Architect Richard Rodgers recently wrote an excellent piece in the UK Guardian about the importance of bringing “intelligent and design led planning” to suburbs. Maybe they’re not fast-paced city living, but peripheral communities can also have a place in the urban mosaic. As Rodgers proposes:
“We can all recognise beautiful family-friendly neighbourhoods, be they leafy Georgian terraces or the new waterfront developments in Amsterdam and Barcelona. We must all ask why we cannot aspire to this quality of development for all. Architecture is not just aesthetic; it has social, moral and political dimensions. Badly planned and maintained spaces and buildings play an important part in brutalising people.
“Urban renaissance needs to spread out beyond our city centres. Most of our city-centre population growth consists of young and single people. To draw families back to cities, we need to create beautiful and family-friendly suburbs too. Architects and planners have often neglected, or even derided, suburbs. They may lack the urban vitality and mix many of us enjoy, but they provide a quieter, greener environment for families and can enhance the mix of housing that a city can offer. The best suburbs -- linked to the city by good public transport -- already offer a model for a different style of environmentally sustainable urban living. We need to bring all of them up to this standard, through intensification and new infrastructure.”
Lafayette isn’t anything close to the stereotyped freshly-laid tract development; in fact, it might classify under “best suburbs”, as Rodgers puts it. But on the other side of the Berkeley and Oakland hills, low-density and fairly non-diverse, bedroom communities exist. And despite the closeness of living in reach of San Francisco, the area feels like suburbia (I grew up in neighboring Moraga; you do feel insulated) and I’d bet most people don’t work within city limits. Data from the 2000 U.S. Census says the average commute time for Lafayette residents was 30.2 minutes, 91 percent of residents worked outside of home, twelve percent took public transport to work, and only 1.1 percent walked to work.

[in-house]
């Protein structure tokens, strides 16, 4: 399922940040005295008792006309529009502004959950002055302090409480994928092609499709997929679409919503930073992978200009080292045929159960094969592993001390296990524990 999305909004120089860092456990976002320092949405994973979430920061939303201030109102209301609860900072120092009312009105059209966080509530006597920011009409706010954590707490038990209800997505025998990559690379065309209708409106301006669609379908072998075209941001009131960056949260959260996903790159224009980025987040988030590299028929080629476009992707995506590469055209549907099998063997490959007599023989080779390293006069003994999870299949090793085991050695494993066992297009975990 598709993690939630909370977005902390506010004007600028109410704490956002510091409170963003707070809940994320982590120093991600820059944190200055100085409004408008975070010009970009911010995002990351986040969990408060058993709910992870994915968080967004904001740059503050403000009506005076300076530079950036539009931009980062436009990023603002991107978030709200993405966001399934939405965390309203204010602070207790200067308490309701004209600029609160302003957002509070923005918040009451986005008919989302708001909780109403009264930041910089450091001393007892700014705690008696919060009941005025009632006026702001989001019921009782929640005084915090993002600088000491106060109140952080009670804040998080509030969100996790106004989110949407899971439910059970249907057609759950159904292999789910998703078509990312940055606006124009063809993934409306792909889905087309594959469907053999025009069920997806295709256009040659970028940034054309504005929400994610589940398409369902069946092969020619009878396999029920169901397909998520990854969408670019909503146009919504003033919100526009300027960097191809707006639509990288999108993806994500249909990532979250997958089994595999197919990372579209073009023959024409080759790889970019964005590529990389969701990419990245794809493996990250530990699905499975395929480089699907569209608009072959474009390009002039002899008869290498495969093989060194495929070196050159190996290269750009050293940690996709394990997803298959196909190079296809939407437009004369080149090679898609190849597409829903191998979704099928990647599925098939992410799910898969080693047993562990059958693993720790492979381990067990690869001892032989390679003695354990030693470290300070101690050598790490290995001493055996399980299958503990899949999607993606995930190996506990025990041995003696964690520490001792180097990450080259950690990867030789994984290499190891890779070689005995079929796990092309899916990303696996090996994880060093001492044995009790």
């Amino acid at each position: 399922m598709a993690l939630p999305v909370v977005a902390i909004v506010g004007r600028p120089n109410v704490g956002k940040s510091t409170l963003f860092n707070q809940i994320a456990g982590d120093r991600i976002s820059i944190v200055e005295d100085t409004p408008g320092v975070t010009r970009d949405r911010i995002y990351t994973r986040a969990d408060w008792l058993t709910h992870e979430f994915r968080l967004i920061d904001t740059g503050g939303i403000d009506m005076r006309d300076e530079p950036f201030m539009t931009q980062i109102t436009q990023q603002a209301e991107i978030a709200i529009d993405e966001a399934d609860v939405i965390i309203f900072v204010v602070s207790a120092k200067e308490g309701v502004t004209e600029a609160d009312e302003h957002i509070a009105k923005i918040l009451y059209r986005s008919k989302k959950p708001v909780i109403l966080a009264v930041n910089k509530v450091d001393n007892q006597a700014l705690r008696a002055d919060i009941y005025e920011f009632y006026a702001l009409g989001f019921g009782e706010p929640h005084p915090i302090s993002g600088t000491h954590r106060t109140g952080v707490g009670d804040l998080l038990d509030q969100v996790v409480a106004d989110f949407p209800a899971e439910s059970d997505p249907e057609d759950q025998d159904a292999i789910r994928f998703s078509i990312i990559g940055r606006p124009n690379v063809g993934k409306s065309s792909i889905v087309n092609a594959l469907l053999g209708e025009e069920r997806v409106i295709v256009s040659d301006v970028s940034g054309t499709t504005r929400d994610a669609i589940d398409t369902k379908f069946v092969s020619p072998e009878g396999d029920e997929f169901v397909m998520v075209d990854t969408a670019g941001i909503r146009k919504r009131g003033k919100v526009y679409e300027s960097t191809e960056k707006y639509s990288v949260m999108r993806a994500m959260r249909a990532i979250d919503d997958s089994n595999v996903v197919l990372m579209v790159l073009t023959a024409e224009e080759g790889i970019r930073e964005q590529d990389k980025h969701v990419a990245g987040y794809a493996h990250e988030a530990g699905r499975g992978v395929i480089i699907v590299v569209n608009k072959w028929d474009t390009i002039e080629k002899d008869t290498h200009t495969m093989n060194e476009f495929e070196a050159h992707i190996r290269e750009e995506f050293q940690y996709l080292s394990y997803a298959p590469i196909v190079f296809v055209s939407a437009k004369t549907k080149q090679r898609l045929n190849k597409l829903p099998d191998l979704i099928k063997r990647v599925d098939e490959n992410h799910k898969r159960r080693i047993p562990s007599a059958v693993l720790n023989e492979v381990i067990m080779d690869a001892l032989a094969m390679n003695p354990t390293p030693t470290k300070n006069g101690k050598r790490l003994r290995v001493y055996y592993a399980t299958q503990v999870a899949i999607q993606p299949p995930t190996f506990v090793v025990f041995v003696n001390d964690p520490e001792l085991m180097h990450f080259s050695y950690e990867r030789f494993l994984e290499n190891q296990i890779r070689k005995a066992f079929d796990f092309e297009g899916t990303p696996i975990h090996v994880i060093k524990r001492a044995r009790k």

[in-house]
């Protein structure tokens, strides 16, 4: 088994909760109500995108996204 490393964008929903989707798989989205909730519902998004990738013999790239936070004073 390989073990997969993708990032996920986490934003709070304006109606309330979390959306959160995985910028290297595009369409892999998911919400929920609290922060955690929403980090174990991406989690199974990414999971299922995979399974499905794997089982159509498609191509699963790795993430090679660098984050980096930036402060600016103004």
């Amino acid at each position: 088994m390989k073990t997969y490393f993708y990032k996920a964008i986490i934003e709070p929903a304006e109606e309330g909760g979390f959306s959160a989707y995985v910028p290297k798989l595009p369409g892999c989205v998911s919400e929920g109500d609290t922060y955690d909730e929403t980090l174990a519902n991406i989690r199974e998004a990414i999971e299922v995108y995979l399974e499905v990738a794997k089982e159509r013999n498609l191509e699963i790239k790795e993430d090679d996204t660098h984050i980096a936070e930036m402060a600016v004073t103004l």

It’s necessary to improve energy conservation, reduce use of gas-guzzling SUVs, and sustain the beauty of ridgelines and undeveloped land, but I’d like to see how a consideration for social equity and the economics (i.e. the cost) of living amidst Lafayette’s beautiful environs factors in.
The Bay Area is a high cost real estate market. Lafayette is an expensive and desired place of residence: the median home price in November 2006 was about $1.1 million. Rodgers’ essay asks UK suburbs to respond to "social, moral and political dimensions" of architecture and be “beautiful and family-friendly;” I think the Lafayette environmental strategy desires the same. But fulfilling the desire is a challenge ahead. The fifth environmental strategy principle states: “Environmental quality, economic health and social equity are related." How do all three relate in Lafayette? And how does Lafayette envision them to be related in the future, city-wide and region-wide? Lafayette might ask: What role should the city play in contributing to an equitable residential and business community? And what changes, physical and mindset, need to happen if the suburban city tackles social, economic, and racial diversity among residents and its workforce, as interrelated to environmental sustainability?
Maybe Lafayette will end up greening the American Dream. We should applaud Lafayette for adopting a well-thought, citizen-produced environmental strategy. The plans can build an infrastructure of community consciousness, and action. With city and residents behind it, the environmental strategy may lay the groundwork for turning a Bay Area suburb bright green.
* The environmental strategy is included in the November 13th city council agenda packet, see pdf pages 8-11. The Spring 2006 edition of the City of Lafayette “Vistas” newsletter (pdf) also discusses the strategy in draft state.